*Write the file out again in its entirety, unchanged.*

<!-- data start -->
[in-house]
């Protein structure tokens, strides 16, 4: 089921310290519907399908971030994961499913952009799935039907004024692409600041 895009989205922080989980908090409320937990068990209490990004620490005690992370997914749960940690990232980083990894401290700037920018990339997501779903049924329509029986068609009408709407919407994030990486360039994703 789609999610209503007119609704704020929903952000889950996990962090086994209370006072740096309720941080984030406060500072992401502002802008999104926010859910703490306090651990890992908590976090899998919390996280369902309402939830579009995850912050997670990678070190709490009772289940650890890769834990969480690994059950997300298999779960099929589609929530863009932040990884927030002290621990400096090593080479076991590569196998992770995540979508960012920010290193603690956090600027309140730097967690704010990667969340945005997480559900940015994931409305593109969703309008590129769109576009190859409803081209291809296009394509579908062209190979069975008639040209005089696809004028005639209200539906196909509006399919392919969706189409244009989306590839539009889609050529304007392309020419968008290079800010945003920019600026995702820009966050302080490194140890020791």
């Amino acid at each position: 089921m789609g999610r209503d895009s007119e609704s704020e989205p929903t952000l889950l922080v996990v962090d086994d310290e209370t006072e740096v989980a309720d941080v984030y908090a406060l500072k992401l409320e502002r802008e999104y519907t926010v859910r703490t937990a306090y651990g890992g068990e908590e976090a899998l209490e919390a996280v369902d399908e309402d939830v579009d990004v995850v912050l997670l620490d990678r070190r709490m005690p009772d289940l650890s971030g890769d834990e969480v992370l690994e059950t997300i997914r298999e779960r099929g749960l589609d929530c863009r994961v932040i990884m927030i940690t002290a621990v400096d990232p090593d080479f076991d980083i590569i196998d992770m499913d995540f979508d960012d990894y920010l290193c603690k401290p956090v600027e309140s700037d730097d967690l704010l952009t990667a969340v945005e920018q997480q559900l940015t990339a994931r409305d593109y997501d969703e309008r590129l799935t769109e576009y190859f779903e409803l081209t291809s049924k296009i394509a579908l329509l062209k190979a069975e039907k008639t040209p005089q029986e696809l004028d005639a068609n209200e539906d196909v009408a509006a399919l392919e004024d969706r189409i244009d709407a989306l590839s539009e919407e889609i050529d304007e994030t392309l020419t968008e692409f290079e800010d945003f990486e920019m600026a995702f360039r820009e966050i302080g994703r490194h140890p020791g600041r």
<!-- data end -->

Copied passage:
[in-house]
């Protein structure tokens, strides 16, 4: 089921310290519907399908971030994961499913952009799935039907004024692409600041 895009989205922080989980908090409320937990068990209490990004620490005690992370997914749960940690990232980083990894401290700037920018990339997501779903049924329509029986068609009408709407919407994030990486360039994703 789609999610209503007119609704704020929903952000889950996990962090086994209370006072740096309720941080984030406060500072992401502002802008999104926010859910703490306090651990890992908590976090899998919390996280369902309402939830579009995850912050997670990678070190709490009772289940650890890769834990969480690994059950997300298999779960099929589609929530863009932040990884927030002290621990400096090593080479076991590569196998992770995540979508960012920010290193603690956090600027309140730097967690704010990667969340945005997480559900940015994931409305593109969703309008590129769109576009190859409803081209291809296009394509579908062209190979069975008639040209005089696809004028005639209200539906196909509006399919392919969706189409244009989306590839539009889609050529304007392309020419968008290079800010945003920019600026995702820009966050302080490194140890020791």
């Amino acid at each position: 089921m789609g999610r209503d895009s007119e609704s704020e989205p929903t952000l889950l922080v996990v962090d086994d310290e209370t006072e740096v989980a309720d941080v984030y908090a406060l500072k992401l409320e502002r802008e999104y519907t926010v859910r703490t937990a306090y651990g890992g068990e908590e976090a899998l209490e919390a996280v369902d399908e309402d939830v579009d990004v995850v912050l997670l620490d990678r070190r709490m005690p009772d289940l650890s971030g890769d834990e969480v992370l690994e059950t997300i997914r298999e779960r099929g749960l589609d929530c863009r994961v932040i990884m927030i940690t002290a621990v400096d990232p090593d080479f076991d980083i590569i196998d992770m499913d995540f979508d960012d990894y920010l290193c603690k401290p956090v600027e309140s700037d730097d967690l704010l952009t990667a969340v945005e920018q997480q559900l940015t990339a994931r409305d593109y997501d969703e309008r590129l799935t769109e576009y190859f779903e409803l081209t291809s049924k296009i394509a579908l329509l062209k190979a069975e039907k008639t040209p005089q029986e696809l004028d005639a068609n209200e539906d196909v009408a509006a399919l392919e004024d969706r189409i244009d709407a989306l590839s539009e919407e889609i050529d304007e994030t392309l020419t968008e692409f290079e800010d945003f990486e920019m600026a995702f360039r820009e966050i302080g994703r490194h140890p020791g600041r």